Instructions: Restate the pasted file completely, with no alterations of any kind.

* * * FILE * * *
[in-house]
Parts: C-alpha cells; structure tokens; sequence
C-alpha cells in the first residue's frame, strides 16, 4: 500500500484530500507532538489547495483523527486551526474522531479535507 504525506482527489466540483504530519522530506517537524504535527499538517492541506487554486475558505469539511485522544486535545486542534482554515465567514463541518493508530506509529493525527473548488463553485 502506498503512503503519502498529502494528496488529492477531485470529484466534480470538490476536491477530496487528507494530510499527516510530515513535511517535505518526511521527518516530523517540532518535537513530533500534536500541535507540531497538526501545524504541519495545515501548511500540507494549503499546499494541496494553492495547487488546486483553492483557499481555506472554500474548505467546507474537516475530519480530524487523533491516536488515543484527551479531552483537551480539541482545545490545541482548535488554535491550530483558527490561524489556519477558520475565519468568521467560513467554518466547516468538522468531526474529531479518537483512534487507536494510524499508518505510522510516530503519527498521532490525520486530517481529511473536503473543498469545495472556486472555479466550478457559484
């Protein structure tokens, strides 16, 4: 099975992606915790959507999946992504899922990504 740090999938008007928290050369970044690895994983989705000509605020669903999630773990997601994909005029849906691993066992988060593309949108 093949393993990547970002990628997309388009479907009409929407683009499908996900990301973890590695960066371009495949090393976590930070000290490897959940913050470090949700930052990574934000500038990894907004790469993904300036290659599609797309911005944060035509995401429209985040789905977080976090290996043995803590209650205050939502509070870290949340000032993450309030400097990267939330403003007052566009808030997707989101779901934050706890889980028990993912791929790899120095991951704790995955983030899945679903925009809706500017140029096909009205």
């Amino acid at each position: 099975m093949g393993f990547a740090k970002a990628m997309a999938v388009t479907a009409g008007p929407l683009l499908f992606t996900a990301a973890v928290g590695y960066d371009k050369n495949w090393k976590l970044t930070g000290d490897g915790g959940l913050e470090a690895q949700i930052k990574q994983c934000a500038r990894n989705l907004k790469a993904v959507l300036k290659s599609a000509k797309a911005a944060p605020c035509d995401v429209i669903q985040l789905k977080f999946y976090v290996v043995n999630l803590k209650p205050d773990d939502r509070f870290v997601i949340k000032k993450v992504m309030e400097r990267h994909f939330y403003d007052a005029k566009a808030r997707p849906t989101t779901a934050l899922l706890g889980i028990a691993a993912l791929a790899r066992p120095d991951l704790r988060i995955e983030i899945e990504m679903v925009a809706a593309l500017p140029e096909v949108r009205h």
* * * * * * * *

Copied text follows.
[in-house]
Parts: C-alpha cells; structure tokens; sequence
C-alpha cells in the first residue's frame, strides 16, 4: 500500500484530500507532538489547495483523527486551526474522531479535507 504525506482527489466540483504530519522530506517537524504535527499538517492541506487554486475558505469539511485522544486535545486542534482554515465567514463541518493508530506509529493525527473548488463553485 502506498503512503503519502498529502494528496488529492477531485470529484466534480470538490476536491477530496487528507494530510499527516510530515513535511517535505518526511521527518516530523517540532518535537513530533500534536500541535507540531497538526501545524504541519495545515501548511500540507494549503499546499494541496494553492495547487488546486483553492483557499481555506472554500474548505467546507474537516475530519480530524487523533491516536488515543484527551479531552483537551480539541482545545490545541482548535488554535491550530483558527490561524489556519477558520475565519468568521467560513467554518466547516468538522468531526474529531479518537483512534487507536494510524499508518505510522510516530503519527498521532490525520486530517481529511473536503473543498469545495472556486472555479466550478457559484
């Protein structure tokens, strides 16, 4: 099975992606915790959507999946992504899922990504 740090999938008007928290050369970044690895994983989705000509605020669903999630773990997601994909005029849906691993066992988060593309949108 093949393993990547970002990628997309388009479907009409929407683009499908996900990301973890590695960066371009495949090393976590930070000290490897959940913050470090949700930052990574934000500038990894907004790469993904300036290659599609797309911005944060035509995401429209985040789905977080976090290996043995803590209650205050939502509070870290949340000032993450309030400097990267939330403003007052566009808030997707989101779901934050706890889980028990993912791929790899120095991951704790995955983030899945679903925009809706500017140029096909009205």
């Amino acid at each position: 099975m093949g393993f990547a740090k970002a990628m997309a999938v388009t479907a009409g008007p929407l683009l499908f992606t996900a990301a973890v928290g590695y960066d371009k050369n495949w090393k976590l970044t930070g000290d490897g915790g959940l913050e470090a690895q949700i930052k990574q994983c934000a500038r990894n989705l907004k790469a993904v959507l300036k290659s599609a000509k797309a911005a944060p605020c035509d995401v429209i669903q985040l789905k977080f999946y976090v290996v043995n999630l803590k209650p205050d773990d939502r509070f870290v997601i949340k000032k993450v992504m309030e400097r990267h994909f939330y403003d007052a005029k566009a808030r997707p849906t989101t779901a934050l899922l706890g889980i028990a691993a993912l791929a790899r066992p120095d991951l704790r988060i995955e983030i899945e990504m679903v925009a809706a593309l500017p140029e096909v949108r009205h």